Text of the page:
Whitefoot the Wood Mouse by Thornton W. Burgess
Chapter VIII: The Rescue
When Whitefoot made the heedless jump that landed him in a pail half filled with sap, no one else was in the little sugar-house. Whitefoot was quite alone. You see, Farmer Brown and Farmer Brown's boy were out collecting sap from the trees, and Bowser the Hound was with them.
Farmer Brown's boy was the first to return. He came in just after Whitefoot had given up all hope. He went at once to the fire to put more wood on. As he finished this job he heard the faintest of little squeaks. It was a very pitiful little squeak. Farmer Brown's boy stood perfectly still and listened. He heard it again. He knew right away that it was the voice of Whitefoot.
"Hello!" exclaimed Farmer Brown's boy. "That sounds as if Whitefoot is in trouble of some kind. I wonder where the little rascal is. I wonder what can have happened to him. I must look into this." Again Farmer Brown's boy heard that faint little squeak. It was so faint that he couldn't tell where it came from. Hurriedly and anxiously he looked all over the little sugar-house, stopping every few seconds to listen for that pitiful little squeak. It seemed to come from nowhere in particular. Also it was growing fainter.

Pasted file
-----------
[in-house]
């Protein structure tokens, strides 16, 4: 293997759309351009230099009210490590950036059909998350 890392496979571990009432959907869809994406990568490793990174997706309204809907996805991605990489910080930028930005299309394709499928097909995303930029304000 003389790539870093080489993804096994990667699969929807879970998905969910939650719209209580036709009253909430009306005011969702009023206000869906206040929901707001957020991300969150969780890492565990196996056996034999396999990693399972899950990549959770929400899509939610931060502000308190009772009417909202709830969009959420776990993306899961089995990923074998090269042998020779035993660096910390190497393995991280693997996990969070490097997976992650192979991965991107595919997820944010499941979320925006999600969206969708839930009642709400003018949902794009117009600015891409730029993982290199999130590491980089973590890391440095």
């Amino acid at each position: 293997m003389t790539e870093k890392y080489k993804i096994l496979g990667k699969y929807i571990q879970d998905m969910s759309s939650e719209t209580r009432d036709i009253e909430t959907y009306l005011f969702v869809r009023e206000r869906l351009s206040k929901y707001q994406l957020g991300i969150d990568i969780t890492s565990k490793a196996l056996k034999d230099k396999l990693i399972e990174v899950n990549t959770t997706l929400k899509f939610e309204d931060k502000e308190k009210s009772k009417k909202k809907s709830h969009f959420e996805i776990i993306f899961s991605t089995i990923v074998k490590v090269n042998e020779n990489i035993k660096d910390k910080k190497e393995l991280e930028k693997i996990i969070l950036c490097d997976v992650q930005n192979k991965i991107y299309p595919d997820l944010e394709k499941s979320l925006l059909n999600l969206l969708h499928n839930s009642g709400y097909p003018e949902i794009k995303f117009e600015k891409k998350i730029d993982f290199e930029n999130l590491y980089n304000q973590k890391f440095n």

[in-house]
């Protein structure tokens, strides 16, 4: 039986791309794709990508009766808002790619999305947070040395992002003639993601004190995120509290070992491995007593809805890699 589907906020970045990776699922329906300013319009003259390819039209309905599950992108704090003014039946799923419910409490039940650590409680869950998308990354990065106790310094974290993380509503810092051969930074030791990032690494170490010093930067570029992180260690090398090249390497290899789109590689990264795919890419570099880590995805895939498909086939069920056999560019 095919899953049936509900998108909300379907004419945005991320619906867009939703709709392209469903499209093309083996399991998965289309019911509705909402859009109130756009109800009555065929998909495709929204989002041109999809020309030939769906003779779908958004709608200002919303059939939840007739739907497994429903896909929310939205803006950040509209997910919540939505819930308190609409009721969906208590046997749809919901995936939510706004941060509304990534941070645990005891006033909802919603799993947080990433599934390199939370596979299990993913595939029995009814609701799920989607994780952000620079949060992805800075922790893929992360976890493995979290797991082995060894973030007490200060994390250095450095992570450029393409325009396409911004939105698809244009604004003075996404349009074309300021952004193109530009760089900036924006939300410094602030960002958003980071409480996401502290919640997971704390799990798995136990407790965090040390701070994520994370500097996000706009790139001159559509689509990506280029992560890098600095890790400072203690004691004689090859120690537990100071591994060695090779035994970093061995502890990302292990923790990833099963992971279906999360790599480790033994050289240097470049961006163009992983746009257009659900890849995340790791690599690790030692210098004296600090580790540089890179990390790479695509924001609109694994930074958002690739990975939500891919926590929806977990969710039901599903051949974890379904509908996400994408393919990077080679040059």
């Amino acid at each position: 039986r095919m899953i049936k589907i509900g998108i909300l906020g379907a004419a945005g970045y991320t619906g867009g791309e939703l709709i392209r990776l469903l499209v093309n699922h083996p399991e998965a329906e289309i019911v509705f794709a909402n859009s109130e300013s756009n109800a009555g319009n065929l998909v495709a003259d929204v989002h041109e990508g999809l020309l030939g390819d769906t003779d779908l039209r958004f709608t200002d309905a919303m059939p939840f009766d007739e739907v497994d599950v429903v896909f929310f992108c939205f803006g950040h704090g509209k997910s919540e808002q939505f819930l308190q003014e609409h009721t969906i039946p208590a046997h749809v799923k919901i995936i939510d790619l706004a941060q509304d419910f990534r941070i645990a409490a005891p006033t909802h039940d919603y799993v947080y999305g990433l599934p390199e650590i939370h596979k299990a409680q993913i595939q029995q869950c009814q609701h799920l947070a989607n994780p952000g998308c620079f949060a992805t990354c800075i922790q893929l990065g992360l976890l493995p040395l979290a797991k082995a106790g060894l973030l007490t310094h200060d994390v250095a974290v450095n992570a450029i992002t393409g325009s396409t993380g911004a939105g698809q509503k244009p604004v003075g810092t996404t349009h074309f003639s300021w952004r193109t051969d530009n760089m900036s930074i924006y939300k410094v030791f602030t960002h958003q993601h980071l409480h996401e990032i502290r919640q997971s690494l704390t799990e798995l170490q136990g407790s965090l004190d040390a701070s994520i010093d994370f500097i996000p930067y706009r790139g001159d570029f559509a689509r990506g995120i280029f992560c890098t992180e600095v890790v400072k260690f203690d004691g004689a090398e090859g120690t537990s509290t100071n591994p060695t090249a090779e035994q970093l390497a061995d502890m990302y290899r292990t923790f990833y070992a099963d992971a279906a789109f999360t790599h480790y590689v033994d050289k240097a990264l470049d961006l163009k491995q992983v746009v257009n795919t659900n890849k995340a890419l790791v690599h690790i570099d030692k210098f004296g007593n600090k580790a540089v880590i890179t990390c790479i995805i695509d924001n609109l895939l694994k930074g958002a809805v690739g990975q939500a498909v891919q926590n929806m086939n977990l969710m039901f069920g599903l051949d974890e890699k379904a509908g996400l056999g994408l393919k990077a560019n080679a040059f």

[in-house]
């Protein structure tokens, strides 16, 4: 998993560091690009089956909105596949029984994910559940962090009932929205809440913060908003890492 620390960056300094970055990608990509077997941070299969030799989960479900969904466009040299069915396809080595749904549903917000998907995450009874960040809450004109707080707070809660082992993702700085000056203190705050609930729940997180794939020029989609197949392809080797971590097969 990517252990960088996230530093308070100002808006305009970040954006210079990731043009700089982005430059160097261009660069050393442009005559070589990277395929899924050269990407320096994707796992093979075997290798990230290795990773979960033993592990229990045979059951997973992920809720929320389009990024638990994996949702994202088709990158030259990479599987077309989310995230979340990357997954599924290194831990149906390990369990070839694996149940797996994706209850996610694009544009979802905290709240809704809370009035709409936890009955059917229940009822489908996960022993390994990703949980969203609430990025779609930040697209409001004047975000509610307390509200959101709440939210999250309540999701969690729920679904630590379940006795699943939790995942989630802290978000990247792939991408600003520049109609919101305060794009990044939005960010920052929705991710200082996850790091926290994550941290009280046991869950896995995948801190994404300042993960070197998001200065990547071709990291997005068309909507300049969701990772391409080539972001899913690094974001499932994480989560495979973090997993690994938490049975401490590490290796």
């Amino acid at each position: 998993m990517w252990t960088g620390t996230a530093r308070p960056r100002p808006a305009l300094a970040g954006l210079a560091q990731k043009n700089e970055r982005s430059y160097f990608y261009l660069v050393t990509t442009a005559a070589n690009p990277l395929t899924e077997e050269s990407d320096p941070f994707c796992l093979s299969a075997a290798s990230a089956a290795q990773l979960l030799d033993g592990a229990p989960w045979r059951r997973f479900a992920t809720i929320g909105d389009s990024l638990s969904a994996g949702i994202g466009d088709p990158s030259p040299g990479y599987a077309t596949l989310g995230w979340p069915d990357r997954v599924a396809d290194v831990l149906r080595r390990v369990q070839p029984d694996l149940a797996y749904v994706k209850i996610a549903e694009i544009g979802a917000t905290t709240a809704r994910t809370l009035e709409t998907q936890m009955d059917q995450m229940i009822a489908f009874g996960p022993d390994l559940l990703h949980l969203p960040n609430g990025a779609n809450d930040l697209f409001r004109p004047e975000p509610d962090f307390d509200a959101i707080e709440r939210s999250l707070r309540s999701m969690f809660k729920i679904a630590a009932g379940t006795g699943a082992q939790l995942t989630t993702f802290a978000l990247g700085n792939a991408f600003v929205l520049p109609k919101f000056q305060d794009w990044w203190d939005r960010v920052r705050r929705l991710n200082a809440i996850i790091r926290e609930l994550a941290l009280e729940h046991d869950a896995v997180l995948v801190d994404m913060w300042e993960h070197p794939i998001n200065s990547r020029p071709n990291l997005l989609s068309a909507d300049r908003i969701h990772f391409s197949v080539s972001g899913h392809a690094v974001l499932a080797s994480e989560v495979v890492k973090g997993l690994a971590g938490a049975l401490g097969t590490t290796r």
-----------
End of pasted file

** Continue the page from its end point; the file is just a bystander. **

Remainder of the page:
At last Farmer Brown's boy happened to stand still close to that tin pail half filled with sap. He heard the faint little squeak again and with it a little splash. It was the sound of the little splash that led him to look down. In a flash he understood what had happened. He saw poor little Whitefoot struggling feebly, and even as he looked Whitefoot's head went under. He was very nearly drowned.
Stooping quickly, Farmer Brown's boy grabbed Whitefoot's long tail and pulled him out. Whitefoot was so nearly drowned that he didn't have strength enough to even kick. A great pity filled the eyes of Farmer Brown's boy as he held Whitefoot's head down and gently shook him. He was trying to shake some of the sap out of Whitefoot. It ran out of Whitefoot's nose and out of his mouth. Whitefoot began to gasp. Then Farmer Brown's boy spread his coat close by the fire, rolled Whitefoot up in his handkerchief and gently placed him on the coat. For some time Whitefoot lay just gasping. But presently his breath came easier, and after a while he was breathing naturally. But he was too weak and tired to move, so he just lay there while Farmer Brown's boy gently stroked his head and told him how sorry he was.
Little by little Whitefoot recovered his strength. At last he could sit up, and finally he began to move about a little, although he was still wobbly on his legs. Farmer Brown's boy put some bits of food where Whitefoot could get them, and as he ate, Whitefoot's beautiful soft eyes were filled with gratitude.